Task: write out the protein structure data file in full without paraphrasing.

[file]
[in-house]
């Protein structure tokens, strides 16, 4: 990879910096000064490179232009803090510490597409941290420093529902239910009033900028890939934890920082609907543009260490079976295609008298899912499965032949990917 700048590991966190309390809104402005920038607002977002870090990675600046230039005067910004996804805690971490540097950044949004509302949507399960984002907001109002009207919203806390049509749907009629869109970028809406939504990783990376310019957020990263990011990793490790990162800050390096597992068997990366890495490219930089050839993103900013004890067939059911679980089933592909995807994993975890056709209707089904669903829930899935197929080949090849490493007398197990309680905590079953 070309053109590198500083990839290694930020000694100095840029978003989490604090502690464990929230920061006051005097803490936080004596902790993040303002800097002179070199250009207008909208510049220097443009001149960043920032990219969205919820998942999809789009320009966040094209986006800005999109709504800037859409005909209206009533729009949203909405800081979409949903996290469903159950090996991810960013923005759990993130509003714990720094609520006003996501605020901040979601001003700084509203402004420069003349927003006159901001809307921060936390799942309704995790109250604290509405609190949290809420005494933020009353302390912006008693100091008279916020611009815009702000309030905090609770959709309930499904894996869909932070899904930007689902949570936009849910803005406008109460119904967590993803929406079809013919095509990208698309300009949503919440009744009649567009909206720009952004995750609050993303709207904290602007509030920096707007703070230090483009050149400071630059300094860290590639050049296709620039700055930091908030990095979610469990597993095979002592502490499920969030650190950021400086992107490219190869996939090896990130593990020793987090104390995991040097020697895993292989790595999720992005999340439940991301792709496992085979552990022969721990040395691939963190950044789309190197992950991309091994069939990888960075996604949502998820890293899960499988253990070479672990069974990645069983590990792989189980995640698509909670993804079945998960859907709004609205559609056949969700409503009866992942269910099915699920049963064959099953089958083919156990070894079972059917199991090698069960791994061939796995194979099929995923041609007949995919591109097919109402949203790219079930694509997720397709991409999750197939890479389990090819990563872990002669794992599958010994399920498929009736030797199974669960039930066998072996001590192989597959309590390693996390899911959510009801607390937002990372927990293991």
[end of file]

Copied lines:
[in-house]
């Protein structure tokens, strides 16, 4: 990879910096000064490179232009803090510490597409941290420093529902239910009033900028890939934890920082609907543009260490079976295609008298899912499965032949990917 700048590991966190309390809104402005920038607002977002870090990675600046230039005067910004996804805690971490540097950044949004509302949507399960984002907001109002009207919203806390049509749907009629869109970028809406939504990783990376310019957020990263990011990793490790990162800050390096597992068997990366890495490219930089050839993103900013004890067939059911679980089933592909995807994993975890056709209707089904669903829930899935197929080949090849490493007398197990309680905590079953 070309053109590198500083990839290694930020000694100095840029978003989490604090502690464990929230920061006051005097803490936080004596902790993040303002800097002179070199250009207008909208510049220097443009001149960043920032990219969205919820998942999809789009320009966040094209986006800005999109709504800037859409005909209206009533729009949203909405800081979409949903996290469903159950090996991810960013923005759990993130509003714990720094609520006003996501605020901040979601001003700084509203402004420069003349927003006159901001809307921060936390799942309704995790109250604290509405609190949290809420005494933020009353302390912006008693100091008279916020611009815009702000309030905090609770959709309930499904894996869909932070899904930007689902949570936009849910803005406008109460119904967590993803929406079809013919095509990208698309300009949503919440009744009649567009909206720009952004995750609050993303709207904290602007509030920096707007703070230090483009050149400071630059300094860290590639050049296709620039700055930091908030990095979610469990597993095979002592502490499920969030650190950021400086992107490219190869996939090896990130593990020793987090104390995991040097020697895993292989790595999720992005999340439940991301792709496992085979552990022969721990040395691939963190950044789309190197992950991309091994069939990888960075996604949502998820890293899960499988253990070479672990069974990645069983590990792989189980995640698509909670993804079945998960859907709004609205559609056949969700409503009866992942269910099915699920049963064959099953089958083919156990070894079972059917199991090698069960791994061939796995194979099929995923041609007949995919591109097919109402949203790219079930694509997720397709991409999750197939890479389990090819990563872990002669794992599958010994399920498929009736030797199974669960039930066998072996001590192989597959309590390693996390899911959510009801607390937002990372927990293991």